Behind every experience is a robust supply chain
As events go, things don’t get much bigger than the infamous Glastonbury Festival. Given that over 200,000 people attended this year alone, Glastonbury is a real success story. However, the popularity of Worthy Farm and lucky artists that get to play there is no happy accident: this event takes years of diligent planning!
From the beer sold in the vast variety of pop-up bars to the nuts & bolts that hold together the stages on which artists entertain their audience, music festivals are a meeting point where literally thousands of supply chains collide. In order to ensure that everyone enjoys a truly magical time, every element has to come together. After all, imagine how a shortage of beer or burgers would affect your festival experience: you would certainly think twice about going again!
When it comes to meeting customer expectations, businesses are no different: everything has to be in the right place at the right time. However, unlike festivals such as Glastonbury which occur only once every year (unless it’s a fallow year of course), businesses must be able to consistently meet customer demand on a day to day basis. So, what can you do to ensure that your organisation is able to provide customers with a Glastonbury standard of service?
Customer experience is all about service levels
In a perfect world, you would be able to satisfy the demand of your customers 100% of the time. However, in reality, this simply is not achievable. After all, there are always financial constraints in place which mean that a decision has to be made as for where the resources that are available should be focused.
In the same way that the organisers of Glastonbury may prioritise the availability of beer over the availability of gin & tonic, businesses too must determine an appropriate service level strategy.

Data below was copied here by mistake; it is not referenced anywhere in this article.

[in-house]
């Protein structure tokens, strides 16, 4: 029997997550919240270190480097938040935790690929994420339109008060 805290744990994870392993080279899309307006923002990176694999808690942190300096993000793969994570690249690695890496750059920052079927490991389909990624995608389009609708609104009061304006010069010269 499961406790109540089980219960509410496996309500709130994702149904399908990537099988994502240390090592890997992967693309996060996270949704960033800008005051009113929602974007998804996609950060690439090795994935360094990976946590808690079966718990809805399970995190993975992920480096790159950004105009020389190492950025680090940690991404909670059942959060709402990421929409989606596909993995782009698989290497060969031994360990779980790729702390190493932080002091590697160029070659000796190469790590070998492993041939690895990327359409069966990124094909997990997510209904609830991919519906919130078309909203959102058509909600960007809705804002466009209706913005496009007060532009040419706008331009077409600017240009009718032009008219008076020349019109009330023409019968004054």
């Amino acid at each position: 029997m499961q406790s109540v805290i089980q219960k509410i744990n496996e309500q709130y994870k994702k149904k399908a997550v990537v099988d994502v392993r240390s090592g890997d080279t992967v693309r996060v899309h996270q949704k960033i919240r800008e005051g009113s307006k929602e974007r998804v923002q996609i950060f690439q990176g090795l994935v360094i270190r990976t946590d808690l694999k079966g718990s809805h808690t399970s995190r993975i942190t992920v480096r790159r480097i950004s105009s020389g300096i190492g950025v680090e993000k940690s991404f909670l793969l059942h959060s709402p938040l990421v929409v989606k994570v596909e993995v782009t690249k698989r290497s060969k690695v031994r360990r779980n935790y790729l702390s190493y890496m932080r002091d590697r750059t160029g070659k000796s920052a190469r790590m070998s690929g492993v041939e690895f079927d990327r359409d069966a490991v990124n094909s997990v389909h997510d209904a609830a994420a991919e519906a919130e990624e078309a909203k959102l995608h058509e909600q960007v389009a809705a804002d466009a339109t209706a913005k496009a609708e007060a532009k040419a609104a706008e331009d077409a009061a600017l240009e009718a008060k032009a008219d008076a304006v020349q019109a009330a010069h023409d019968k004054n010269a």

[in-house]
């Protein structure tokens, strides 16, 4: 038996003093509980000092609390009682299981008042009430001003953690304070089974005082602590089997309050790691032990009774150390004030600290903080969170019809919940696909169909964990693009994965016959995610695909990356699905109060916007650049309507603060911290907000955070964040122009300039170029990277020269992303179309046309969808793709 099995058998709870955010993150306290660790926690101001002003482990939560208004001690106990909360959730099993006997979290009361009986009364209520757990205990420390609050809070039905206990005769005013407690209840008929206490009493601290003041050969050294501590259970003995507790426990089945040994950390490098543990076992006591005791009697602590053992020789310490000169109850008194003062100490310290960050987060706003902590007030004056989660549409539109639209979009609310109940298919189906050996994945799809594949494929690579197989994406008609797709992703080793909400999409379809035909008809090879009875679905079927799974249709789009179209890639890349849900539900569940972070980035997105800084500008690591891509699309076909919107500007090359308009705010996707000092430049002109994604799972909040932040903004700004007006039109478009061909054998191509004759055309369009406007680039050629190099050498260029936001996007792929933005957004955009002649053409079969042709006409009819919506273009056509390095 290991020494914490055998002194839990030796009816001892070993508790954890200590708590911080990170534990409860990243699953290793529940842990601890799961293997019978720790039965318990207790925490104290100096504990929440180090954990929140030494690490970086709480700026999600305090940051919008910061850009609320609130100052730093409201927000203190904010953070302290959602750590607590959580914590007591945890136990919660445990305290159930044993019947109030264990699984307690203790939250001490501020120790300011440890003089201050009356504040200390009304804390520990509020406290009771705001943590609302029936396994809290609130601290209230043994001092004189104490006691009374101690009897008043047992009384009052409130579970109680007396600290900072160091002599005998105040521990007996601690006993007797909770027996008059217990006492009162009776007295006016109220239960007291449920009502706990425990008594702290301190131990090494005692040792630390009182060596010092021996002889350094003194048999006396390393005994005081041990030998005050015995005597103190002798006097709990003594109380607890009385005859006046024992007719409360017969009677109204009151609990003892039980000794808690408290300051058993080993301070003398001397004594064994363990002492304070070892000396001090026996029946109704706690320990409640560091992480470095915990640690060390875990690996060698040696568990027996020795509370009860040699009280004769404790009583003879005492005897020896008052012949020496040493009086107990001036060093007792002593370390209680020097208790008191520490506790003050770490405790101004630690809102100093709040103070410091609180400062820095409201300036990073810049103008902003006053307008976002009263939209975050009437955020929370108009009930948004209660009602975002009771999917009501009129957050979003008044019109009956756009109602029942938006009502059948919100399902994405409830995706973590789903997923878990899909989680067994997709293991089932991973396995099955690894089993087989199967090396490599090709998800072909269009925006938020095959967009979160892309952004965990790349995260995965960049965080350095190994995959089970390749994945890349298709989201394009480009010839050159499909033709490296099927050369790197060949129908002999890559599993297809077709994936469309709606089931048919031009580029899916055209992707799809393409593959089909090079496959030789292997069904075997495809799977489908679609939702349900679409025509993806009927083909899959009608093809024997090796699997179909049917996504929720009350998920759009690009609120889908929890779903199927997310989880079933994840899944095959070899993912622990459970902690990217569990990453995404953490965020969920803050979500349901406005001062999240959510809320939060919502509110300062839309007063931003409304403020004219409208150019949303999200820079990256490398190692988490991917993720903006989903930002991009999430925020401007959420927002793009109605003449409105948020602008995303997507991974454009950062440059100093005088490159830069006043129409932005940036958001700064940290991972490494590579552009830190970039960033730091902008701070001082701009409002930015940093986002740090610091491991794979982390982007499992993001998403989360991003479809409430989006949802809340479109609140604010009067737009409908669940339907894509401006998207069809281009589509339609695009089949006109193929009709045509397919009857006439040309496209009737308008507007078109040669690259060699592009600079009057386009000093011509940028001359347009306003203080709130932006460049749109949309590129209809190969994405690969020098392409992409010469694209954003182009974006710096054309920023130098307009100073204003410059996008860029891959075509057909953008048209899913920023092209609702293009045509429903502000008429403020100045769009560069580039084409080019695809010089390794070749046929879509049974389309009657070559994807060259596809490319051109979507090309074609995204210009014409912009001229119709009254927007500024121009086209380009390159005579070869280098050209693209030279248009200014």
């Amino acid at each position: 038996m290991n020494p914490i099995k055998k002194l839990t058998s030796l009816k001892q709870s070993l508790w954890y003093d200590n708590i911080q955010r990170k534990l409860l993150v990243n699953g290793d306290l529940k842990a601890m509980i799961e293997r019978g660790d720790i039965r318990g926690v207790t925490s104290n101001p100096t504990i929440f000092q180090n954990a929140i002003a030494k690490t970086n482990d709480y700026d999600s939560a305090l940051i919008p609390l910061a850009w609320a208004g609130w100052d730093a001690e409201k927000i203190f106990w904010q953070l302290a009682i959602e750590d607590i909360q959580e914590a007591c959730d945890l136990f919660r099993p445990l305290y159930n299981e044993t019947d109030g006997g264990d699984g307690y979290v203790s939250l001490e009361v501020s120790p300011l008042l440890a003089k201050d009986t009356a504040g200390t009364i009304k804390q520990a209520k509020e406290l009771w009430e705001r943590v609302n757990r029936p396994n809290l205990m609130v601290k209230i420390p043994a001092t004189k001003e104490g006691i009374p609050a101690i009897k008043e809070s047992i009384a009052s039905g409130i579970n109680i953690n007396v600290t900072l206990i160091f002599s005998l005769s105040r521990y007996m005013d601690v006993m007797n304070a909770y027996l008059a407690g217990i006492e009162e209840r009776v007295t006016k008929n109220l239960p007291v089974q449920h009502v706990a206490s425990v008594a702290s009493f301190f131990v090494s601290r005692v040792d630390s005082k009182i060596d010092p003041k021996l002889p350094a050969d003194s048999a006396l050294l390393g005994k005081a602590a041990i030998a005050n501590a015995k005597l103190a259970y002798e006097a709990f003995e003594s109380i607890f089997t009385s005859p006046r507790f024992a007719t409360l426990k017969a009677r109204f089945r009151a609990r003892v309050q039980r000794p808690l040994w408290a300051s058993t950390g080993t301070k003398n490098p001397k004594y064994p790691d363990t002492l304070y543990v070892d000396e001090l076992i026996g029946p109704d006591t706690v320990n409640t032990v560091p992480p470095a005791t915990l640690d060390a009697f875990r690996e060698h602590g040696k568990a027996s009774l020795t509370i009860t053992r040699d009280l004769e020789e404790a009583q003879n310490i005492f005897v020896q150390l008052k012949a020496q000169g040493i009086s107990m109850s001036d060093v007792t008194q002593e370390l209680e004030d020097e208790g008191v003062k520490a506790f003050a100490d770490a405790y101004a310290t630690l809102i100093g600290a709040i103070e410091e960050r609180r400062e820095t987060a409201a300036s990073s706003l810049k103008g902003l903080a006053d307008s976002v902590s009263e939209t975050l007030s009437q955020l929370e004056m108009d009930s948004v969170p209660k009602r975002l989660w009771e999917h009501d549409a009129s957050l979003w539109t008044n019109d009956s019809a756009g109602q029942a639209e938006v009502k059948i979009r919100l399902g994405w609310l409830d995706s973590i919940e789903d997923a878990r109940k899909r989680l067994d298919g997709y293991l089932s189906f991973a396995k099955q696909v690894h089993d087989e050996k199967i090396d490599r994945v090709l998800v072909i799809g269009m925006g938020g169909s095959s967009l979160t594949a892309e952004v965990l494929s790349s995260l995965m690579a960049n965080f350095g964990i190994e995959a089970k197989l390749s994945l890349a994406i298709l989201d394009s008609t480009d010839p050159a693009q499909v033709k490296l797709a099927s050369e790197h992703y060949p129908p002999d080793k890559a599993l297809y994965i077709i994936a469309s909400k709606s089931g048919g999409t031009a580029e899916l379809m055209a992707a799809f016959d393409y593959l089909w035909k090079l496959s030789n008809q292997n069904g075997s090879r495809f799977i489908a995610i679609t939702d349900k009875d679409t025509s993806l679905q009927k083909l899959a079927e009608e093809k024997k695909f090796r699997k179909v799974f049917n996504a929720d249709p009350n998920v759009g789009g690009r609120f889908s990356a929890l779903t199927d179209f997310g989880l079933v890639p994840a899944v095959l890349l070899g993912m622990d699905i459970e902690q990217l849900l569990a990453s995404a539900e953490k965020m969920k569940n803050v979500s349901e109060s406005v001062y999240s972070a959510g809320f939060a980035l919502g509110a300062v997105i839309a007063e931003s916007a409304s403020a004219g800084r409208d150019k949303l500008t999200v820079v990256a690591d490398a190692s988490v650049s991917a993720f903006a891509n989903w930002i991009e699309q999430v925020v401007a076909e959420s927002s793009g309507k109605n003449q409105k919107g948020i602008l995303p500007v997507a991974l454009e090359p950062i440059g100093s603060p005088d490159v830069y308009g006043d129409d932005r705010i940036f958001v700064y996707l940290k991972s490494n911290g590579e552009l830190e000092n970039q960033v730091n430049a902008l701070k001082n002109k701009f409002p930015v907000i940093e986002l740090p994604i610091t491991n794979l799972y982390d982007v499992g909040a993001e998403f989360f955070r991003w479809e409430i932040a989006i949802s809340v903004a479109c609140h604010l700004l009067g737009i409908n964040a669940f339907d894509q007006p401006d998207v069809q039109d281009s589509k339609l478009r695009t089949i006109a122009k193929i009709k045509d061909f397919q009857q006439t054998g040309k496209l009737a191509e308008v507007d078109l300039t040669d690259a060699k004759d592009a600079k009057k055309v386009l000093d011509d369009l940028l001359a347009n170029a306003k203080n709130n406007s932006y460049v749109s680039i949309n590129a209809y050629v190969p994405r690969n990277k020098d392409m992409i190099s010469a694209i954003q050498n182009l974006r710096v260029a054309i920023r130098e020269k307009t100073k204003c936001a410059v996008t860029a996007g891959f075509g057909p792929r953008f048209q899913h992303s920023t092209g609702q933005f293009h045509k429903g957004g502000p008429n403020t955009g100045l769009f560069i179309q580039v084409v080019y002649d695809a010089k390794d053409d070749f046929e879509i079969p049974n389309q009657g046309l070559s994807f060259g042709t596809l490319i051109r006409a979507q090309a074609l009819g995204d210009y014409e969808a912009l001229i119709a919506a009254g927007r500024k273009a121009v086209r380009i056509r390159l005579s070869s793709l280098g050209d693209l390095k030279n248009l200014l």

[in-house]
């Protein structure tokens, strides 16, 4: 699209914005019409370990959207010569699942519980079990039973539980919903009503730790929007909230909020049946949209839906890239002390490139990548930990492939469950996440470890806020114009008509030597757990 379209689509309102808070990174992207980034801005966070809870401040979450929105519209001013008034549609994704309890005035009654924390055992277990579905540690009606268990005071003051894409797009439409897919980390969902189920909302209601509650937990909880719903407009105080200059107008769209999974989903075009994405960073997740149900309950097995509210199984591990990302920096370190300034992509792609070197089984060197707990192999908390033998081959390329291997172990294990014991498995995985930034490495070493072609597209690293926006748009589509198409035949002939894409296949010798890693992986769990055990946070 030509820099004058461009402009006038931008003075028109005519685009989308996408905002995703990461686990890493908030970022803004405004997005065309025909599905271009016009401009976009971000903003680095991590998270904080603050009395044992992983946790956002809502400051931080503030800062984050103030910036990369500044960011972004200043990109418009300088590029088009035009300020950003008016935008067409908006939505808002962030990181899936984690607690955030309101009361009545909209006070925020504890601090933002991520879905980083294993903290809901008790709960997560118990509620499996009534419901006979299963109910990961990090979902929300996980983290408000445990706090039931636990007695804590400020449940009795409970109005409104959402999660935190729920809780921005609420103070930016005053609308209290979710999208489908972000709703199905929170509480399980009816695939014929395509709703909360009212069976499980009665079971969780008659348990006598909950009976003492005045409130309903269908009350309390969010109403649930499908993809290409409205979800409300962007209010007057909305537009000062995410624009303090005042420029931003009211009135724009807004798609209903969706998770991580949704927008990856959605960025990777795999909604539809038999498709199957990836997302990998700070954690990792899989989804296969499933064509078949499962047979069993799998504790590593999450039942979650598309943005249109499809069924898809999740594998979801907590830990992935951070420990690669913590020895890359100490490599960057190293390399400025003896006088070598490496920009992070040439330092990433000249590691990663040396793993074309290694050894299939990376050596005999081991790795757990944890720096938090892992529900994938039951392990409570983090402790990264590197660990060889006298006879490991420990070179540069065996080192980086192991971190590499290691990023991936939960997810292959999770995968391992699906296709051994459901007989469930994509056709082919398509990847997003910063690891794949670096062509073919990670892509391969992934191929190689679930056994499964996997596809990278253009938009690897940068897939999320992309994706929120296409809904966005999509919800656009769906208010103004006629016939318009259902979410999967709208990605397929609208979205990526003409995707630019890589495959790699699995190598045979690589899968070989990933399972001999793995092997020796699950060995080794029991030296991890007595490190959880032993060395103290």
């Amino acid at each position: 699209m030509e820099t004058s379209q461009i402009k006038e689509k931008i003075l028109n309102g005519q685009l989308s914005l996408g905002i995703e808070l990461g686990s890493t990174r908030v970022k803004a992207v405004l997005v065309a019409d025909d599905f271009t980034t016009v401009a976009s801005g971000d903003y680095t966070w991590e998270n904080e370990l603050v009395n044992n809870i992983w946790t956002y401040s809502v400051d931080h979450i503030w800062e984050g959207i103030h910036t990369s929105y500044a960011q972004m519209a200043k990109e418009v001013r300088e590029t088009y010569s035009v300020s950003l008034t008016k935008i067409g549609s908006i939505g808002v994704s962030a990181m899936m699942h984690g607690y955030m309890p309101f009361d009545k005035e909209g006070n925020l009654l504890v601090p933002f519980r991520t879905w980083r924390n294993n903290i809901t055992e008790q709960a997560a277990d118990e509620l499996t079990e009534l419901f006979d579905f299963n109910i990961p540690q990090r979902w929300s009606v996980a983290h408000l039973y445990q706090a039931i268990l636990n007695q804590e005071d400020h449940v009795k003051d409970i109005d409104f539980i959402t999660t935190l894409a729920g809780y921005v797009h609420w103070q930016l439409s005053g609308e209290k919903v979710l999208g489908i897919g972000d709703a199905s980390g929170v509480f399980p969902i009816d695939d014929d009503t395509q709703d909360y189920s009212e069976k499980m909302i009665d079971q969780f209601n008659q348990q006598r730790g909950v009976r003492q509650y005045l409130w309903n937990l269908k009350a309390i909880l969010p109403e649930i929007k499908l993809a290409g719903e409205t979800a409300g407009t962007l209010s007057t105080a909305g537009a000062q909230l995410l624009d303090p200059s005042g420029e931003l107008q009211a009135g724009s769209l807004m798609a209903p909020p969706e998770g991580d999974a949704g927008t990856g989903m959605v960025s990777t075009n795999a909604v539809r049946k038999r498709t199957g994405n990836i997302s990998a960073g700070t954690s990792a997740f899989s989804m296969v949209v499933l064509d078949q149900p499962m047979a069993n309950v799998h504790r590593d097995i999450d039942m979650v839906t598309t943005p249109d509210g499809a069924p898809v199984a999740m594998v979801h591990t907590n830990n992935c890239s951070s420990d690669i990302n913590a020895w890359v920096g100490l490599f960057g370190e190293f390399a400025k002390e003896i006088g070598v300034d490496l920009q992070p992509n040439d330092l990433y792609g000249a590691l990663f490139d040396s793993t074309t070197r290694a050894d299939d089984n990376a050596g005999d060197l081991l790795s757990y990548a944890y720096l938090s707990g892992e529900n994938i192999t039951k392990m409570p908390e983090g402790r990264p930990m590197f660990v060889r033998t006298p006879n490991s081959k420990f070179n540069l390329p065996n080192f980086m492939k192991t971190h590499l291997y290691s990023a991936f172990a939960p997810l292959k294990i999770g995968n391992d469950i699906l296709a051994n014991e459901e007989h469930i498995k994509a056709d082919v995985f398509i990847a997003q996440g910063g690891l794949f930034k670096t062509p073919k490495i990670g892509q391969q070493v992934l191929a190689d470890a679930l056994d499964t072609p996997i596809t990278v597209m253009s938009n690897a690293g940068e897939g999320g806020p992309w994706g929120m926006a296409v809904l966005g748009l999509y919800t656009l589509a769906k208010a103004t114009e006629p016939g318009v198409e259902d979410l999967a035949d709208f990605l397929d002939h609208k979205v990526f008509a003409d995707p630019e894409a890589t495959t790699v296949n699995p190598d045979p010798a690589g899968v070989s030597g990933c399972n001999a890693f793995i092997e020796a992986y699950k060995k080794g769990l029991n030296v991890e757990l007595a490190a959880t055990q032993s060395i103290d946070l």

Sounding out suitable services levels
When trying to adopt appropriate service levels, the criteria required to make this decision can often be unclear. Consequently, service level targets are often set as a given figure based on little more than a quick and vague analysis. To add further difficulty, service levels are difficult to measure as the impact can only be realised after a certain amount of time.
In many cases, it is only when an inappropriate service level has an adverse effect on the business, such as excessively inflating safety stock or leaving the business with insufficient inventory levels to satisfy a big customer order, that these are reviewed and adjusted. Put simply, in many organisations, service levels are often wrongly adopted in the first place and then not reviewed regularly enough.
Margin Boost: Music to everyone’s ears
When describing a service level in its purest form, you are describing your company’s goal. It is a translation of your business strategy to your inventory strategy: you are deciding to what extent you want to satisfy your customer’s needs based on your stock capacity.
Although overall availability is seen as one of the key performance indicators when it comes to inventory management, supply chain managers have to draw a line somewhere. Through finding the balance between investment in inventory and service levels, businesses can adopt a more proactive approach to managing every element of their operation. This, in turn, can help businesses maximise sales opportunities, minimise supply chain costs and thus, boost margins.
Put on your dancing shoes
While there is no questioning the benefit of establishing a solid service level strategy, in practice, this is often easier said than done. To help you optimise your approach to inventory management, download our simple 5 step guide today:
Establishing the right criteria to determine suitable product classifications
Determining the right stock levels
Making informed assortment decisions
Monitoring, reporting and reviewing the performance of your service levels